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According to a Philadelphia Federal Reserve survey that was released on Friday, the US economy would expand at a much faster rate in the present quarter than expected previously, however, the outlook looks weaker for growth and job creation in the fourth quarter and beyond. According to the Philly Fed’s quarterly Survey of Professional Forecasters there was predicted growth in the current third quarter that would come in at a 19.1% annualized rate.
According to the bill passed by the State Assembly, California’s legislature showed some movement on a proposal that would mandate each publicly held corporation based in the state to have at least one director from an underrepresented community on its board by the end of 2021. While the state’s Assembly passed the bill in January, the Senate made amendments on 28 July, 2020. Now the bill awaits committee action. According to the bill, AB-979 – an underrepresented individual is one who “self-identifies as Black, African American, Hispanic, Latino, Asian, Pacific Islander, Native American, Native Hawaiian, or Alaska Native.
In a recent ruling by the 7th US Circuit Court of Appeals, it was revealed that a chemist working with Medline Industries was not subjected to discrimination by the association under the Americans with Disabilities Act (ADA). It was found that when the employee was fired out on leave, the employer had already twice modified his work schedule so that he could take care of his ailing grandfather. The ruling came out on 6 Aug, 2020.
In a recent announcement made by AutoZone Inc on Thursday, it revealed its plans to recruit more than 20,000 employees in the US in order to meet the burgeoning demand from both retail and commercial customers. The move came on the heels of North American auto sales slowly recovering since they had hit a bottom in April. This in result had pushed large automakers to ramp-up their productions and boost weak inventories at various dealerships.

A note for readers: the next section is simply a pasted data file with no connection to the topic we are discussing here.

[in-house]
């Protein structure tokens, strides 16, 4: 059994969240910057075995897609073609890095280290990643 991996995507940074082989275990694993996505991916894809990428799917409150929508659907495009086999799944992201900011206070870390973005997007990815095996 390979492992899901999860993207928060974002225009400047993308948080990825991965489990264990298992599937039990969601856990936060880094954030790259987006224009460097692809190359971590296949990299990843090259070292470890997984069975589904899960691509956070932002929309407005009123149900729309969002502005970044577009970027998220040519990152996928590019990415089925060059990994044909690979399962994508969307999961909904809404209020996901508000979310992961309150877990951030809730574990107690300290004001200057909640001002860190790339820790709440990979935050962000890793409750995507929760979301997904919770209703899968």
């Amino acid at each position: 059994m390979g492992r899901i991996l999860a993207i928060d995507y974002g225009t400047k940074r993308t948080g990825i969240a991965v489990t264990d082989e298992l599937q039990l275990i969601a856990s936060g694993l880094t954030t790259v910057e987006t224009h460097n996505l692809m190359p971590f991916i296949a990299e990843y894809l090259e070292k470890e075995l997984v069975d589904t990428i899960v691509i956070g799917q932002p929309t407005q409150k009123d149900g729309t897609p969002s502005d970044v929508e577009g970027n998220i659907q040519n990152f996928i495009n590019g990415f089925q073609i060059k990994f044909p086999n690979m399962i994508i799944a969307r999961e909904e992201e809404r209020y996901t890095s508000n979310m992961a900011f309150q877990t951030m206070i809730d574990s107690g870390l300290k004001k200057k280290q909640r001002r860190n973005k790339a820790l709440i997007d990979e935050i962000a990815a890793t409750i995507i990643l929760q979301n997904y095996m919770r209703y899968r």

According to the latest survey by Dow Jones, the first-times for jobless claims fell below one million for the first-time since 21 March 2020. The survey revealed that the claims for unemployment insurance falling is a sign that the labor market is on the continuous path of recovery from the coronavirus pandemic.
Citigroup employee filed a lawsuit against the company, alleging he was subjected to discrimination and retaliation when he alerted the organization to the sexual harassment claims lodged against potential hire, in violation of state law. According to the lawsuit, the employee Thomas Krauss followed the internal procedure of reporting concerns to HR and complained that the prospective hire had resigned from his previous company amid sexual harassment controversy. While the person was not hired, Krauss faced discrimination in terms of performance reviews, and his salary.
Lyft might suspend its services in California, if the recent ruling that requires it to classify its drivers as full-time employees is not overturned. The announcement was made by Lyft co-founder and President John Zimmer during the organization’s second-quarter earnings call. Uber had made the similar announcement earlier this Wednesday.